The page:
Here Nora puts Vee before herself, telling her to get out even though she knows it means being left to face danger alone. Sure, we can understand that Vee is scared out of her mind, but her willingness to leave Nora highlights Nora's bravery and maturity over Vee's.

    'It does make a difference,' I said, my voice small but confident. 'You and I share the same blood.' I lifted my hand precariously, showing him the birthmark. 'I'm your descendant. If I sacrifice my blood, Patch will become human and you'll die. It's written in The Book of Enoch.' (29.93)

    Giving up your life for someone if dire circumstances necessitate such an act is pretty much the bravest and most mature things a person can do because it demonstrates concern for another rather than with oneself.

    'You're keeping something from me,' said Vee. 'What really happened after I left?'

    This is where it got sticky. Vee was my best friend. We lived by the motto No Secrets. But some things are just impossible to explain. The fact that Patch was a fallen-turned-guardian angel topped the list. (30.65-66)

    It seems like that "invisible thread" mentioned in the first chapter has been broken, and now Nora is closer to Patch than to she is to Vee.

  • Sex

    I walked into biology and my jaw fell open. Mysteriously adhered to the chalkboard was a Barbie doll, with Ken at her side. They'd been forced to link arms and were naked except for artificial leaves placed in a few choice locations. Scribbled above their heads in thick pink chalk was the invitation:


    Boom, welcome to this book. The bio teacher is setting his class up for the scientific study of human reproduction, but starting the book of this way also sets readers up to know that sex is most definitely in the mix.

    'Why, Vee,' I said. 'I could've sworn you've been looking forward to this unit all semester.'

    Vee lowered her lashes and smiled wickedly. 'This class isn't going to teach me anything I don't already know.' (1.3-4)

    The ways different characters talk about and act on sex reveals a lot about their inner characters. Vee is much bolder and open about sex than Nora, often making jokes and innuendos. Sure enough, she's generally a bolder, brasher person than Nora is, too.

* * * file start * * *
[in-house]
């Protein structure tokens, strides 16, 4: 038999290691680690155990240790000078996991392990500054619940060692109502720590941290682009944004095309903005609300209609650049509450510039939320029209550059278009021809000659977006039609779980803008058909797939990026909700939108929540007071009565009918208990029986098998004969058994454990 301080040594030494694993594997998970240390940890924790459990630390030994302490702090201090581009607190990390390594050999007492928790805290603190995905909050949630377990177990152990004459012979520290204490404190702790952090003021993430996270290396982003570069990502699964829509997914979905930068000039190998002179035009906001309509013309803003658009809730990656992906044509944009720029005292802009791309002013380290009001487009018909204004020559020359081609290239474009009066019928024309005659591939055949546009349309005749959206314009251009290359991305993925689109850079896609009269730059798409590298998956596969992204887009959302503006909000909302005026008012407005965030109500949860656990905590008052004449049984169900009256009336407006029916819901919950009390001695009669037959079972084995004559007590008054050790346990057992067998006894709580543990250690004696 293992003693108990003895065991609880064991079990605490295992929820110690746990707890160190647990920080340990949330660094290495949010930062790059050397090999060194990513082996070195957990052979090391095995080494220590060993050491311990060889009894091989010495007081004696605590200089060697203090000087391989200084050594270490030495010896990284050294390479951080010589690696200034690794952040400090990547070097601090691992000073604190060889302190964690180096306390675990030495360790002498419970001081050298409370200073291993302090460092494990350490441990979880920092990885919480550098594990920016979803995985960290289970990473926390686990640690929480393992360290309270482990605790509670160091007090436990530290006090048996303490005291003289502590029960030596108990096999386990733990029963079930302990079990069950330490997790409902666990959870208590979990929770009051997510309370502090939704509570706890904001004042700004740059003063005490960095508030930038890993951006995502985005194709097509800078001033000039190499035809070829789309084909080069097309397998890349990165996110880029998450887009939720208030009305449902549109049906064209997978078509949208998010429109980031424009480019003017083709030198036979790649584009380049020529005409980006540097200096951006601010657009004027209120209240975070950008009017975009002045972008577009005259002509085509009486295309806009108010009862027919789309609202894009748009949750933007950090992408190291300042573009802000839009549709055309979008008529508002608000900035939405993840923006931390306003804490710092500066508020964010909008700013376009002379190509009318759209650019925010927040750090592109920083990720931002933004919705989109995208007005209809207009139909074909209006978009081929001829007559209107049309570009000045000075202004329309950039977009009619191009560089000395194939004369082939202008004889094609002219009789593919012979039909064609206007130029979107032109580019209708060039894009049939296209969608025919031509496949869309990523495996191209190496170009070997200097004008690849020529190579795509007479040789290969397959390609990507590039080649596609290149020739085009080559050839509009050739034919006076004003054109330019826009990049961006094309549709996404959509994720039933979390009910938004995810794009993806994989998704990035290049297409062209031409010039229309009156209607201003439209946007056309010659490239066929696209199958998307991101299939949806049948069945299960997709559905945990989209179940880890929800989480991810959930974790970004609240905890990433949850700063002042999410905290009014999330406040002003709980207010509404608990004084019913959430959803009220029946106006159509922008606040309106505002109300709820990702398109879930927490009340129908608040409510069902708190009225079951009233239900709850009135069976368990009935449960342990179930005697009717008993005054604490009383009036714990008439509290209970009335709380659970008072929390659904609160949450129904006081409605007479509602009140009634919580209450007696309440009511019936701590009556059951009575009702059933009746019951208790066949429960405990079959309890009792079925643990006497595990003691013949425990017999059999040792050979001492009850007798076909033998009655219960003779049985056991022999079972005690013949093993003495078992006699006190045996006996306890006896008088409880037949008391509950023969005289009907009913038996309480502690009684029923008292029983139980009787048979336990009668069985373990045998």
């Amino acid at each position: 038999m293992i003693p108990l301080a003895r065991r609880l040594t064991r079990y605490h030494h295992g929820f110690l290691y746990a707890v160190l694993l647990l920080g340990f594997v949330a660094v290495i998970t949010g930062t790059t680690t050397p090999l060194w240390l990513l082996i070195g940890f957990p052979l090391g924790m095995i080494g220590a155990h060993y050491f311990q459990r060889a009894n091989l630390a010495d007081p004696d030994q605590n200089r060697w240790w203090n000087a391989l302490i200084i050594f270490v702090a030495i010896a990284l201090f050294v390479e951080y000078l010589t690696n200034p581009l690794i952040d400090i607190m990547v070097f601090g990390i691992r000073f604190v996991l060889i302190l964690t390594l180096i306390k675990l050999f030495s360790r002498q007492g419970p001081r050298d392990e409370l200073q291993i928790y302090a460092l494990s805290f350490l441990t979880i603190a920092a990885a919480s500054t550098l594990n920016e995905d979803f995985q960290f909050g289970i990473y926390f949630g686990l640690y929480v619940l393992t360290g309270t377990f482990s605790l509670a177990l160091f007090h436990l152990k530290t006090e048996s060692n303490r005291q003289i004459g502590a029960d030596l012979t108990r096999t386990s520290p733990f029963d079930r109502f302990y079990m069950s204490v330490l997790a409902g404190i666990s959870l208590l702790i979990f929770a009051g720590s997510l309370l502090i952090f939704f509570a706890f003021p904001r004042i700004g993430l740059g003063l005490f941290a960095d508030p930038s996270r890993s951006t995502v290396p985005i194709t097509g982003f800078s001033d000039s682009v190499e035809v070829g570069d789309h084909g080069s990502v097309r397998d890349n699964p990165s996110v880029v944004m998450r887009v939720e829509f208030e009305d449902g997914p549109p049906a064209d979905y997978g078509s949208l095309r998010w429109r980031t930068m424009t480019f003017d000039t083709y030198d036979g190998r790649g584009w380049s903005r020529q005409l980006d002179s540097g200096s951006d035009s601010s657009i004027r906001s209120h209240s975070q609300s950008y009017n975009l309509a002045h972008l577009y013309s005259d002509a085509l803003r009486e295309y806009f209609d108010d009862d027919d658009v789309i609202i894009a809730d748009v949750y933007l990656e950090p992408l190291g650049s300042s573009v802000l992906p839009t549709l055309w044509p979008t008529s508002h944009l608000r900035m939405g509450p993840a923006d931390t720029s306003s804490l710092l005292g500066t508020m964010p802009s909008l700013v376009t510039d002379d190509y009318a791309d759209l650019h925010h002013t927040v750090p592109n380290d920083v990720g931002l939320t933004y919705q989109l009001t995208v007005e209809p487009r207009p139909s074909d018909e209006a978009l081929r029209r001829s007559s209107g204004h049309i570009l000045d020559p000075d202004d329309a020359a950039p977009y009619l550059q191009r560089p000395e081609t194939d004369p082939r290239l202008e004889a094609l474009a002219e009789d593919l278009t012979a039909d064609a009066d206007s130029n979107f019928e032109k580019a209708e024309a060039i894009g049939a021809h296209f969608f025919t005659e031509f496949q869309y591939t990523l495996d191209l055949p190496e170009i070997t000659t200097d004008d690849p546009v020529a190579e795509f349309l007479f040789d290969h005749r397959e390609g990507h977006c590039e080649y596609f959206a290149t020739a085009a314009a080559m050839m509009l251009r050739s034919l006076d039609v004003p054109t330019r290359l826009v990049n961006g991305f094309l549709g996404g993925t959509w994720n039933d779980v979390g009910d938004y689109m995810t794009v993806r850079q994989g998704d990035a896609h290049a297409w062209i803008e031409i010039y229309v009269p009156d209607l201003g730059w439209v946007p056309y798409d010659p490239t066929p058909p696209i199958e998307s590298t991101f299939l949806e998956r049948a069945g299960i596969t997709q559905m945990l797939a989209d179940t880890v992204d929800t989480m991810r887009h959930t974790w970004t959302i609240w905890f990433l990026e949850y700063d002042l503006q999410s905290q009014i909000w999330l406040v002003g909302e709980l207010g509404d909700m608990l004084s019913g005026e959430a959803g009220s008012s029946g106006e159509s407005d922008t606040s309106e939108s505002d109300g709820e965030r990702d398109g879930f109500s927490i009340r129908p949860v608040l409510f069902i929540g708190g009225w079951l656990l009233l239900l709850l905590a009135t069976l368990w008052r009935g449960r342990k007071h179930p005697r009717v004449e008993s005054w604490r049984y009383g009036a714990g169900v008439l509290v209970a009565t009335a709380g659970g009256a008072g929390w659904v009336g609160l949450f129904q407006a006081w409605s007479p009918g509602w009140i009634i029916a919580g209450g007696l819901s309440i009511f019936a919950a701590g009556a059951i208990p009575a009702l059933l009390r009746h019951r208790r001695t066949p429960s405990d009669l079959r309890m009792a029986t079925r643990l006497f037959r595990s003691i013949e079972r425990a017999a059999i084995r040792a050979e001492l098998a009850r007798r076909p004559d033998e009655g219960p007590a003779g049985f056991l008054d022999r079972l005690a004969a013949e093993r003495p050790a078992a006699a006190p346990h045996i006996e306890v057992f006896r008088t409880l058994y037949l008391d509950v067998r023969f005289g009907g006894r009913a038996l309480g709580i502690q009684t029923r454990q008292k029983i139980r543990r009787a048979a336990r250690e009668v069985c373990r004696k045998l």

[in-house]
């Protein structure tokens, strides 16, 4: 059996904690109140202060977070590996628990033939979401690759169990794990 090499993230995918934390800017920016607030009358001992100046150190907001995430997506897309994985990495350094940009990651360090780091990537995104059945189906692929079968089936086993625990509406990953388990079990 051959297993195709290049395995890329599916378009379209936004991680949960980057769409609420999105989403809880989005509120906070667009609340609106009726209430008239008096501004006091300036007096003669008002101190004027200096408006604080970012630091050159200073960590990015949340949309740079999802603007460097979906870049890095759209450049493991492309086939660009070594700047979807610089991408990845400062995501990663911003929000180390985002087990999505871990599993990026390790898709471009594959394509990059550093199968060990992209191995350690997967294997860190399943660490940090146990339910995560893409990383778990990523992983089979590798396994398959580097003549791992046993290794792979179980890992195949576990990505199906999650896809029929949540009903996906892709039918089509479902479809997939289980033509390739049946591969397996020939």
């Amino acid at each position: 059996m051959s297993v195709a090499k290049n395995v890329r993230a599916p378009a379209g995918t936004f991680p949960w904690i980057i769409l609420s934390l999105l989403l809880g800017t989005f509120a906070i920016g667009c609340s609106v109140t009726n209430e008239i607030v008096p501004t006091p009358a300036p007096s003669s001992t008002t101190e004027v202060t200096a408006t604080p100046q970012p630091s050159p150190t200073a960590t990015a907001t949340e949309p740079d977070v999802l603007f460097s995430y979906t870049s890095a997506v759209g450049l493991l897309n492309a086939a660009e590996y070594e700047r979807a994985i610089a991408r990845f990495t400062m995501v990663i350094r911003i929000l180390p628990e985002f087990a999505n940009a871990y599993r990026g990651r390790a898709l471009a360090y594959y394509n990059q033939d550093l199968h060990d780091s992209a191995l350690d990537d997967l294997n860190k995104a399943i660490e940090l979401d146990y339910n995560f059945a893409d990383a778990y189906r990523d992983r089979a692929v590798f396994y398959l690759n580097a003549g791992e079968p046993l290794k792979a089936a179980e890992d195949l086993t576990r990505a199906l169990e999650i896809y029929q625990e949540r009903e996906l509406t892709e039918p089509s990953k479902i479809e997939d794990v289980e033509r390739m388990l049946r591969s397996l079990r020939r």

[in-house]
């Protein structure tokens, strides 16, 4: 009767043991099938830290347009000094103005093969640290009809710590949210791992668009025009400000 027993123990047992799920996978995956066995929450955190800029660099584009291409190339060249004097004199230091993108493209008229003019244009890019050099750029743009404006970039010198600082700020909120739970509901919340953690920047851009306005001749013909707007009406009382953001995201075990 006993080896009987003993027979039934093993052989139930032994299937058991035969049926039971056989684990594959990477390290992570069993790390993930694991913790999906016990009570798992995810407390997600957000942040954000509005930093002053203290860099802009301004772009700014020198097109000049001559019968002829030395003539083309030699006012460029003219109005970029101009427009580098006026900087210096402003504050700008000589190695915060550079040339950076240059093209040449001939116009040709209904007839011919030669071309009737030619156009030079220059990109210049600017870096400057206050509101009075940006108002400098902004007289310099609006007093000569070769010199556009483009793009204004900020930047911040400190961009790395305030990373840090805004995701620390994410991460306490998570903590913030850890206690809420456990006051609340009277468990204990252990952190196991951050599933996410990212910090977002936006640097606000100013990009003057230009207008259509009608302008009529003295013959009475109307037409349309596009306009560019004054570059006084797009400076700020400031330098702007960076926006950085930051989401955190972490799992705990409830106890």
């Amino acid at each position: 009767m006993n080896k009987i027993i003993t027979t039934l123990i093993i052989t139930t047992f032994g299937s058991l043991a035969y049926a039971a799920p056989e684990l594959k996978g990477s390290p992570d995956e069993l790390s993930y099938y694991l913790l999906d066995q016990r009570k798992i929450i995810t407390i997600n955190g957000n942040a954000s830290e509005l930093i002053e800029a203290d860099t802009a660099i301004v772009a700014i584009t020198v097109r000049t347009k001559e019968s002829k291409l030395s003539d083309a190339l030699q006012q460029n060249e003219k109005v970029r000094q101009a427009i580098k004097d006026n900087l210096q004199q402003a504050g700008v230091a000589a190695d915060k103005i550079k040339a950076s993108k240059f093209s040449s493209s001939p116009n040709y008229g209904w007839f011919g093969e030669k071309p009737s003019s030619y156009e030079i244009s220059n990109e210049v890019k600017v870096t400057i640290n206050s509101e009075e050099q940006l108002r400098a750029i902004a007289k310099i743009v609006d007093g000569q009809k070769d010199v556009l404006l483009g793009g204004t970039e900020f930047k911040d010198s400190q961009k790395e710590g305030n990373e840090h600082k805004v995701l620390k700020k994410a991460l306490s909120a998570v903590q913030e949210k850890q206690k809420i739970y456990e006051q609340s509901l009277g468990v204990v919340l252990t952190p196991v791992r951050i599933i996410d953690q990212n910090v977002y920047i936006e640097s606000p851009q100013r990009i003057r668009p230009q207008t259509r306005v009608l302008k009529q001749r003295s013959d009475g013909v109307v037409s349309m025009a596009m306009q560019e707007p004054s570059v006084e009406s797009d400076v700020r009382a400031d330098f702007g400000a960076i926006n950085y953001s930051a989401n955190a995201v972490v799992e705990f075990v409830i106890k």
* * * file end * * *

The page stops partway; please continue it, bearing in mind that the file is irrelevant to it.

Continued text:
Stepping away from the plate, I took a few more practice swings. I almost missed Elliot coming up behind me. He reached his arms around me and positioned his hands on the bat, flush with mine.

    'Let me show you, he said in my ear. 'Like this. Feel that? Relax. Now pivot your hips—it's all in the hips.' (6.36-37)

    In this mildly steamy moment, Elliot tries to build sexual chemistry with Nora. We find out later that Elliot has nefarious intentions in his aims to get close to Nora—Jules wants to use Elliot to reel Nora in so that he can kill her—so this moment isn't just a flirty batting lesson. It shows Elliot using sex as a tool of manipulation.

    'Every woman needs to reinvent her sexy side—I like that. My daughter got implants. She said she did it for herself, but what woman gets boobs for herself? They are a burden. She got the boobs for a man. I hope you do not do stupid things for a boy, Nora.' (7.12)

    The voice of feminism comes from an unlikely source, the endearing sixty-ish-year-old housekeeper. It's a comical moment, but the feminism's still in there. Dorothea emphasizes that women should determine their own ideas about sex and sexuality rather than have men dictate the ideas for them.

    He trapped my hand against his chest and yanked my sleeve down past my wrist, covering my hand with it. Just as quickly, he did the same thing with the other sleeve. He held my shirt by the cuffs, my hands captured. My mouth opened in protest.